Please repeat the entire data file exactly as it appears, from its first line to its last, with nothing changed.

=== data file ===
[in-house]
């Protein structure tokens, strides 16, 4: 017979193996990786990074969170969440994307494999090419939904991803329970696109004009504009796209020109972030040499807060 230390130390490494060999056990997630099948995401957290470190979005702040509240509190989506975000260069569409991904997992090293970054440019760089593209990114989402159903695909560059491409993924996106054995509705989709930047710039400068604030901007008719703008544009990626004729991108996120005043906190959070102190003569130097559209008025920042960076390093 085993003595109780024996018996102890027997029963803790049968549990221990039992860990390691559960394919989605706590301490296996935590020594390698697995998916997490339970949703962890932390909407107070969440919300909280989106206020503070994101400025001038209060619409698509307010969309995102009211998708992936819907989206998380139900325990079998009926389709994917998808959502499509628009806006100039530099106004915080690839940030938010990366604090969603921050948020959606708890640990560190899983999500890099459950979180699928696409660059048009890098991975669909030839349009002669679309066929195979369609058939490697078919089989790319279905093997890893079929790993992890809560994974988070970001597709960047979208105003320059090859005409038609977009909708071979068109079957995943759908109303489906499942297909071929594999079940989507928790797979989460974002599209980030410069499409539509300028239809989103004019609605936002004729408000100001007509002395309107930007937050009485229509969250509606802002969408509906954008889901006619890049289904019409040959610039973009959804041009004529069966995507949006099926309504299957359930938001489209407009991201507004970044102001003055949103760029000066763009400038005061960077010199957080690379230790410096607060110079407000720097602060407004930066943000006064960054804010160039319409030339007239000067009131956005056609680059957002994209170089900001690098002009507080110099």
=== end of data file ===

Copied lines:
[in-house]
């Protein structure tokens, strides 16, 4: 017979193996990786990074969170969440994307494999090419939904991803329970696109004009504009796209020109972030040499807060 230390130390490494060999056990997630099948995401957290470190979005702040509240509190989506975000260069569409991904997992090293970054440019760089593209990114989402159903695909560059491409993924996106054995509705989709930047710039400068604030901007008719703008544009990626004729991108996120005043906190959070102190003569130097559209008025920042960076390093 085993003595109780024996018996102890027997029963803790049968549990221990039992860990390691559960394919989605706590301490296996935590020594390698697995998916997490339970949703962890932390909407107070969440919300909280989106206020503070994101400025001038209060619409698509307010969309995102009211998708992936819907989206998380139900325990079998009926389709994917998808959502499509628009806006100039530099106004915080690839940030938010990366604090969603921050948020959606708890640990560190899983999500890099459950979180699928696409660059048009890098991975669909030839349009002669679309066929195979369609058939490697078919089989790319279905093997890893079929790993992890809560994974988070970001597709960047979208105003320059090859005409038609977009909708071979068109079957995943759908109303489906499942297909071929594999079940989507928790797979989460974002599209980030410069499409539509300028239809989103004019609605936002004729408000100001007509002395309107930007937050009485229509969250509606802002969408509906954008889901006619890049289904019409040959610039973009959804041009004529069966995507949006099926309504299957359930938001489209407009991201507004970044102001003055949103760029000066763009400038005061960077010199957080690379230790410096607060110079407000720097602060407004930066943000006064960054804010160039319409030339007239000067009131956005056609680059957002994209170089900001690098002009507080110099």